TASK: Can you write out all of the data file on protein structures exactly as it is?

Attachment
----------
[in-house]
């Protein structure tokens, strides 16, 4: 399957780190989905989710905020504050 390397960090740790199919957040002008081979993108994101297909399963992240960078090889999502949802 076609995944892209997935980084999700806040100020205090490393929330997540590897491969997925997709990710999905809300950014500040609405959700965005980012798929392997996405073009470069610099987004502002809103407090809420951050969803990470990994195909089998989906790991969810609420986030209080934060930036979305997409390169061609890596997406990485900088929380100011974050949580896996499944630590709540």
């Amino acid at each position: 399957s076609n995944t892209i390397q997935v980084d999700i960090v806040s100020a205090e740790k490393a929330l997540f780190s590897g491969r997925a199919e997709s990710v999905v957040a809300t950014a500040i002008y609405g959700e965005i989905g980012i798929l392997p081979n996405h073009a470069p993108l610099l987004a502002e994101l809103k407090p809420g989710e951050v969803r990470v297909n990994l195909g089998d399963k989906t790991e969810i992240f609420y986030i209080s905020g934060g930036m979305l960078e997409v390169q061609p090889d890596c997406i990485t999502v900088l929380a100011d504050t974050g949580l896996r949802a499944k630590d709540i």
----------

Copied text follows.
[in-house]
């Protein structure tokens, strides 16, 4: 399957780190989905989710905020504050 390397960090740790199919957040002008081979993108994101297909399963992240960078090889999502949802 076609995944892209997935980084999700806040100020205090490393929330997540590897491969997925997709990710999905809300950014500040609405959700965005980012798929392997996405073009470069610099987004502002809103407090809420951050969803990470990994195909089998989906790991969810609420986030209080934060930036979305997409390169061609890596997406990485900088929380100011974050949580896996499944630590709540």
């Amino acid at each position: 399957s076609n995944t892209i390397q997935v980084d999700i960090v806040s100020a205090e740790k490393a929330l997540f780190s590897g491969r997925a199919e997709s990710v999905v957040a809300t950014a500040i002008y609405g959700e965005i989905g980012i798929l392997p081979n996405h073009a470069p993108l610099l987004a502002e994101l809103k407090p809420g989710e951050v969803r990470v297909n990994l195909g089998d399963k989906t790991e969810i992240f609420y986030i209080s905020g934060g930036m979305l960078e997409v390169q061609p090889d890596c997406i990485t999502v900088l929380a100011d504050t974050g949580l896996r949802a499944k630590d709540i």